We are full tilt in the midst of fall fundraising season and I see many time we unknowingly are preventing momentum from happening for our events. For sure, we depend on God to get the phones ring and to move on the hearts of people, but there are some things we can do, and do correctly, that will help facilitate momentum for events. Here’s a few that we try to implement and that work for radio events.
1-Keep the music upbeat. You may tire of the non stop upbeat, up tempo songs all day because you are listening most of the day or at least during your air shift, but most people aren’t listening that way. Upbeat music helps the on air fundraiser feel like it’s fun, and exciting. There’s nothing like trying to rally 10 people to the phones and making the appeal and going into a very slow song. It kills momentum. That’s not to say that you never play slow songs; use them wisely. Use them to back up a powerful testimony, or even a testimony from a listener about that particular song.
2-Music Beds. Speaking of music, music beds underneath the chatter help create momentum, but again use it wisely. There are many times coming back after a song, no music bed can be appropriate if you want to get people’s attention. Match the music bed to the content of the break. If you have a challenge going on, keep the music beds upbeat.
3-Create more momentum with your thank yous.
Work your thank you’s into the break and create momentum. “We were looking for 10 friends to join us, Kathy called so we now need 9, Janice called -we now need 8, etc.” Thanking people lets listeners know others are giving and counting them down creates urgency for people to jump on board with other listeners.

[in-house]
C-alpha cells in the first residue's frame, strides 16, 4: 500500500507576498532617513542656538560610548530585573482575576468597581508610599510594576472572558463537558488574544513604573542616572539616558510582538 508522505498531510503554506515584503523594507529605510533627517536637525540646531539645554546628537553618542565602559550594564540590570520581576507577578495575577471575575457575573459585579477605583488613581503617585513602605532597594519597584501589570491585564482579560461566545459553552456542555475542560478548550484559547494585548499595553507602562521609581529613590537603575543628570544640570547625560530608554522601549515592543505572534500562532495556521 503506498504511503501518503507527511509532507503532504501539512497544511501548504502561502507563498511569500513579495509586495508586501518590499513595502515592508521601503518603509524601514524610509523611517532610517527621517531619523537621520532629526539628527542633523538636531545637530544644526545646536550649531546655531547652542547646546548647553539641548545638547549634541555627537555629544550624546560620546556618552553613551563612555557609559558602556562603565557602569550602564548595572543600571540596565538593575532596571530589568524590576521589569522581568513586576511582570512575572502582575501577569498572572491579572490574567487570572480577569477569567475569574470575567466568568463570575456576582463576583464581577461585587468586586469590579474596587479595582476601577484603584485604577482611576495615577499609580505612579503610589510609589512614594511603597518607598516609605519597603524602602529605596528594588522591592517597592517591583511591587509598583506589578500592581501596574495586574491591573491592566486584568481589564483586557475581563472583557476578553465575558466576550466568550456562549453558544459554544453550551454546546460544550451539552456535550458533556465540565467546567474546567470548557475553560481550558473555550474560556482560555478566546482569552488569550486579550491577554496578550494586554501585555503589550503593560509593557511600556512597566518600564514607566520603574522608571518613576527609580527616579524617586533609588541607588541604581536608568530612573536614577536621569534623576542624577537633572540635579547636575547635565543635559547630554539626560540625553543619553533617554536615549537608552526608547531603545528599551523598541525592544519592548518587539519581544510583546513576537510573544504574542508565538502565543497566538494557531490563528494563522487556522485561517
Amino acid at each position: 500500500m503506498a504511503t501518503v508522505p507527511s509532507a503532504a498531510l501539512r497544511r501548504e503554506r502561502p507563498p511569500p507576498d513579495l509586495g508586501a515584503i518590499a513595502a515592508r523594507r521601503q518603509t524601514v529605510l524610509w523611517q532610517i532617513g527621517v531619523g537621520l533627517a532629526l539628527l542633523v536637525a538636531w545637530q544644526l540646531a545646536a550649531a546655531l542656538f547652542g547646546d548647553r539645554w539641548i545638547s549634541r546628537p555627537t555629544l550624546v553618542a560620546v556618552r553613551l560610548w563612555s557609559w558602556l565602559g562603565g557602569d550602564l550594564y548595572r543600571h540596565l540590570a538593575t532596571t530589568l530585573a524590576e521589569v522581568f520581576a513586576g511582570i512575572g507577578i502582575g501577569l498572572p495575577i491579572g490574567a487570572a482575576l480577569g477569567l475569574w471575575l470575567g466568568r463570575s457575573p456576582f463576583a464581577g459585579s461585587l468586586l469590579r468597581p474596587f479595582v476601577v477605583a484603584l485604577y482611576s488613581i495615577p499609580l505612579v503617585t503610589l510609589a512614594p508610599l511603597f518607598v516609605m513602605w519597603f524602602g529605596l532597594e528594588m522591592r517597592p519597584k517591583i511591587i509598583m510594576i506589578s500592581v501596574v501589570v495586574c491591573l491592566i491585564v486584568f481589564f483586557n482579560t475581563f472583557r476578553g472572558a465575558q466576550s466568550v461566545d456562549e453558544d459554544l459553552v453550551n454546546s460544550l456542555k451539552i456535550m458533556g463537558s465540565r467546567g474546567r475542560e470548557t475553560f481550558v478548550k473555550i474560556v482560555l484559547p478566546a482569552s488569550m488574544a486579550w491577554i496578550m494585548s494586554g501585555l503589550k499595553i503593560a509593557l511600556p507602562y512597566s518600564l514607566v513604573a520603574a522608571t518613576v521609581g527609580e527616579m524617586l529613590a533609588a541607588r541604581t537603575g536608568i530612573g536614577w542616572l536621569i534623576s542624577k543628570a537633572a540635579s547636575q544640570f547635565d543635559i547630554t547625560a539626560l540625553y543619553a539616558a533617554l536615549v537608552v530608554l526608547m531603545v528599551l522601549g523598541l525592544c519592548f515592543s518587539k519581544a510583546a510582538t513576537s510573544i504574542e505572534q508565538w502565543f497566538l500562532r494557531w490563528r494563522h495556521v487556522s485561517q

4-Get to the point in your stories.
Stories are the #1 motivating factor for people to give, especially the younger generation. But often times we lose momentum by not getting to the story quick enough or taking too long to get to the point.
Instead of coming out of a song and saying, “It’s our fundraiser, yada, yada, phone number,” why not come out of the song with the story (recorded or read),
“You won’t believe what my daughter said the other day. She said she was feeling worthless and unloved. As she described this feeling to me, tears began to fill her eyes and then she said, “I felt this way…until I heard INSERT SONG on the radio. And God reminded me who I am.”
5-Watch the clock.
The longer the break, the more likely to lose momentum. Content is king. But watch the break length so that you get listeners back to the music. Talking through your breaks while the song is playing will help you execute the next break effectively.
Praying for all of you during your fall season.
Jack Eason is the President of The Heart Share Group, an organization dedicated to helping organizations reach their full potential through leadership development, brand development, and partnership development. Heart Share serves Christian radio through donor development strategies, fundraising initiatives (including on-air campaigns and major donor support), and creative partnerships. Contact Jack at firstname.lastname@example.org…